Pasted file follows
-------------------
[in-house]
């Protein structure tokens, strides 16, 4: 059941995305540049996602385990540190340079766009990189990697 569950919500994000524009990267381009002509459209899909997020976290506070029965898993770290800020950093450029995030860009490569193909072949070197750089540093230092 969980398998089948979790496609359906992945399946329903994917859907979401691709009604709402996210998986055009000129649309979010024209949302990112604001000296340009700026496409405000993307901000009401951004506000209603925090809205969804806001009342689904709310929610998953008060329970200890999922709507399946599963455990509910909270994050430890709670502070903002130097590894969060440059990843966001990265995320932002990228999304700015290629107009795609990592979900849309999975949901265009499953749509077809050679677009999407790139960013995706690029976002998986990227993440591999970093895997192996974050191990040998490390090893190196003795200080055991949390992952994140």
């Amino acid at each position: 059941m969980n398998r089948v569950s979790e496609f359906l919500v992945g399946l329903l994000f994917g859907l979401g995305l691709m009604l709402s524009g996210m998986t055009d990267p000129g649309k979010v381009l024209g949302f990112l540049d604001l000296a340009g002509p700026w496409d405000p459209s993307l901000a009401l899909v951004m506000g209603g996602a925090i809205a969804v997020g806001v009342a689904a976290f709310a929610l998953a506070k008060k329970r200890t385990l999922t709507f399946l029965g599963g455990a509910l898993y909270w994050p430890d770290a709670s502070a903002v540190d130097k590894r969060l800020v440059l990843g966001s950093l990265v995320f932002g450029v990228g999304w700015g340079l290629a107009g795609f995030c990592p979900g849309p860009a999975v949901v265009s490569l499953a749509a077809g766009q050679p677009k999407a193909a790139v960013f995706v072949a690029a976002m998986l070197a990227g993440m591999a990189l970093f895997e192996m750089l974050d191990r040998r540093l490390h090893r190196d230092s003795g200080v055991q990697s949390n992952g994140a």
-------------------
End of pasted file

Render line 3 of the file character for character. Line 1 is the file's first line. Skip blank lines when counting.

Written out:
């Amino acid at each position: 059941m969980n398998r089948v569950s979790e496609f359906l919500v992945g399946l329903l994000f994917g859907l979401g995305l691709m009604l709402s524009g996210m998986t055009d990267p000129g649309k979010v381009l024209g949302f990112l540049d604001l000296a340009g002509p700026w496409d405000p459209s993307l901000a009401l899909v951004m506000g209603g996602a925090i809205a969804v997020g806001v009342a689904a976290f709310a929610l998953a506070k008060k329970r200890t385990l999922t709507f399946l029965g599963g455990a509910l898993y909270w994050p430890d770290a709670s502070a903002v540190d130097k590894r969060l800020v440059l990843g966001s950093l990265v995320f932002g450029v990228g999304w700015g340079l290629a107009g795609f995030c990592p979900g849309p860009a999975v949901v265009s490569l499953a749509a077809g766009q050679p677009k999407a193909a790139v960013f995706v072949a690029a976002m998986l070197a990227g993440m591999a990189l970093f895997e192996m750089l974050d191990r040998r540093l490390h090893r190196d230092s003795g200080v055991q990697s949390n992952g994140a």